Friday, July 16, 2010

The Mill on the Floss | George Eliot (Mary Ann Evans)

Let me preface by saying that this is the first time I have read anything by George Eliot (Mary Ann Evans). This is another work which set in the UK, written by a female author, and published in the Victorian era of the mid-19th century (1860). Based on that description, you could associate the work with a number of her peers... the Bronte sisters or Jane Austen. Looking back, the closest work I could relate it to would be “Jane Eyre”, which in my mind, is a compliment.

The story is about two siblings, Maggie and Tom Tulliver who grow up in the town of St. Ogg in the 1820-1830’s. It chronicles their lives from the ages of 8 and 10 respectively to adulthood. The novel centres on a few key themes: redemption, love and the “Divided Self.”

The main crisis in the Tulliver family details with the stubbornness of Mr. Tulliver, Maggie’s father. He is a proud man and his pride gets the better of him. When he gets into a legal battle with Mr. Wakem, he ends up losing all that he owns include his beloved Mill on the river Floss. Despite Mr. Wakem trying to make amends by employing Tulliver on the Mill (which he purchased from the bank), Tulliver never forgives Wakem and gets Tom to promise to eventually ruin Wakem [he swears it in the family Bible]. Tom spends his days working and his nights going to school (to be a bookkeeper) so he can earn enough money to pay off his father’s debts. He eventually makes some smart business decisions and “redeems” the family name. He has a falling out with Maggie, though, over her love for Mr. Wakem’s son Phillip. Tom feels as if all the hard work he is doing clearing the family name is being tarnished by Maggie’s actions.

While Tom is steadfast and unwavering on his one and only goal of clearing the family name, Maggie is continually struggling with her divided inner self. Her love for Phillip has been forbidden by Tom, and she continually fights with what she feels is doing the right thing (not seeing him) or ‘caving’ into her emotions. When she falls in love with her Cousin Lucy’s fiancĂ© Stephen, she now risks upsetting her only friends, Lucy and Phillip. Stephen feels the same way for Maggie, but Maggie will not allow her emotions to get the better of her and she struggles with her feelings. Life is hard for Maggie, but in the end she is brought to some peace with Tom, and ultimately, herself.

Maggie’s constant need for love and affection from Tom and others around her is her Achilles’ heel. She lives life for others and is conflicted when she can’t live up to everyone’s unrealistic expectations of her. If she didn’t care so much about what others thought and felt, she could be happy. In the end she would have married Stephen, moved away and lived a nice life together away from St. Ogg. But Maggie feels so strongly with her own emotions, she wishes to cause no emotional harm to others. In the end, she harms both worse by trying too hard not to.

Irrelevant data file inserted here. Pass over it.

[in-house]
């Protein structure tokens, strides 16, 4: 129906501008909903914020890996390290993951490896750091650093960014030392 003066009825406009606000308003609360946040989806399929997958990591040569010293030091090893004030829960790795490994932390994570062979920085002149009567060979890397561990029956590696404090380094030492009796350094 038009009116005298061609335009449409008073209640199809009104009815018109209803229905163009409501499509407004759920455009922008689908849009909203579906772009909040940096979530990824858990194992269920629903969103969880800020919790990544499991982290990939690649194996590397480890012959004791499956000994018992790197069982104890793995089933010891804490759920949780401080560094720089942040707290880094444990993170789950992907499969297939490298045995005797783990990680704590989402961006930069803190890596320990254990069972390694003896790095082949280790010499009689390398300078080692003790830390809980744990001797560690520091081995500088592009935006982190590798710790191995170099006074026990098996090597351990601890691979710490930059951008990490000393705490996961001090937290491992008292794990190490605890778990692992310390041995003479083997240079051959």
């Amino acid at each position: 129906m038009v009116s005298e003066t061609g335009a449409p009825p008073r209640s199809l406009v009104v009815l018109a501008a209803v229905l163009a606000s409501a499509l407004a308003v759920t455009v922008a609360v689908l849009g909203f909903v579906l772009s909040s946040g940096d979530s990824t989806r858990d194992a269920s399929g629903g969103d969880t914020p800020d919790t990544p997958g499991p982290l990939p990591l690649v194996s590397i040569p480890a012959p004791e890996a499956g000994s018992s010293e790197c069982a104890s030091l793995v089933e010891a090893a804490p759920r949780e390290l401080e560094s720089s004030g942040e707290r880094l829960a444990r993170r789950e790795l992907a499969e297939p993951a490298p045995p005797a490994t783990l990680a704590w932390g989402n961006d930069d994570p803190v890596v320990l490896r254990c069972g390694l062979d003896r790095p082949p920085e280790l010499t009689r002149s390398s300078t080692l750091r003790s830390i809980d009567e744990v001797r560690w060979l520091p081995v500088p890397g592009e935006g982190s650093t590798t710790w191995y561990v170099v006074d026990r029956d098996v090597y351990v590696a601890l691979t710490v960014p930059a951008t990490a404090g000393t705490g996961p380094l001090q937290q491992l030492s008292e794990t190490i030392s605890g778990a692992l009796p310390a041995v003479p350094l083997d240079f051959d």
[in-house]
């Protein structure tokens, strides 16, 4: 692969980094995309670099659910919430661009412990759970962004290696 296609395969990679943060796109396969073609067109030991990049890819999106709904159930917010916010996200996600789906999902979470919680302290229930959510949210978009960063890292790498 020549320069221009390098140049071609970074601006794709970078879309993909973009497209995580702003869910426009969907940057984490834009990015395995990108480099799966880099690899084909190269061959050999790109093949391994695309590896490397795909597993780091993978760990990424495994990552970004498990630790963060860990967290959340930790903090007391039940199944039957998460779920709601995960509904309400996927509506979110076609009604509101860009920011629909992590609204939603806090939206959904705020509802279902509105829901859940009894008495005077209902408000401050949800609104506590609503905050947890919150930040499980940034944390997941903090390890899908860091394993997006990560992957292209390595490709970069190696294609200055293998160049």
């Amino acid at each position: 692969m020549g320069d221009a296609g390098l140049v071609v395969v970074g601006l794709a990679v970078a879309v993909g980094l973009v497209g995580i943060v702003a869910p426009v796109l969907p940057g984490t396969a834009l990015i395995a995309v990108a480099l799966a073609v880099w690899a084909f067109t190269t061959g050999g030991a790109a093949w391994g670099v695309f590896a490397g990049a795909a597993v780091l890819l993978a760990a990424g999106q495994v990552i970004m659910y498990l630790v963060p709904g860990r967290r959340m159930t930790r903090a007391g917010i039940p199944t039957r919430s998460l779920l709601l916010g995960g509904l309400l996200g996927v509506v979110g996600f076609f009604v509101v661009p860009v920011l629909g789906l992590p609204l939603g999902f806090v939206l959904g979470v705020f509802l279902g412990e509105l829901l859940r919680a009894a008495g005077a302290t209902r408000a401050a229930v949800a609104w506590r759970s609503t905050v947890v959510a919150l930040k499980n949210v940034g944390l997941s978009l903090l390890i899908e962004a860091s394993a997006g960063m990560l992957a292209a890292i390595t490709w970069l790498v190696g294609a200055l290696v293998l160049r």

The novel had great characters including some of Maggie’s aunts and uncles who were among the most deplorable human beings you could have imagined. Evans was able to paint all these characters with both strengths and faults, which really gave you the impression that they were real people and not ideals. This was in contrast to some other Victorian novels (ex: “Pride and Prejudice”), which made this work all the more special.

The prose had some great moments, but instead of being scattered throughout the work, they were often article interjections which occurred quite frequently at the end of the chapters. If Evans would have interspersed these moments throughout the novel, I think it would have made the work much stronger.

This novel may mirror the struggles of the author, Mary Ann Evans, who had an affair with a married man. You get the feeling that only direct experience with struggle would lead a writer to portray that struggle with such a bleeding heart. The emotional turmoil in this novel was well described, the characters were honest and the story was enthralling. If I had any criticism other than the one point in the preceding paragraph, it would be the ending. While it tied up the loose ends, it really didn’t feel right... and I kept waiting for a Wakem ruin that was never to be.

1 comment:

Christopher said...

I love this novel! I will probably re-read every couple of years for the rest of my life. Little Maggie Tulliver is a 'spitfire.' Eliot made the point, much like Thomas Hardy, that the double-standard was so cruelly applied to women; and with disastrous consequences.

All I wanted was for "the little gel" just to end up being happy and able to love Philip Wakeham. Eliot is probably at the pinnacle of Victorian writing for me. I read all of her novels this summer, and what a ride it was!

Excellent review! Cheers! Chris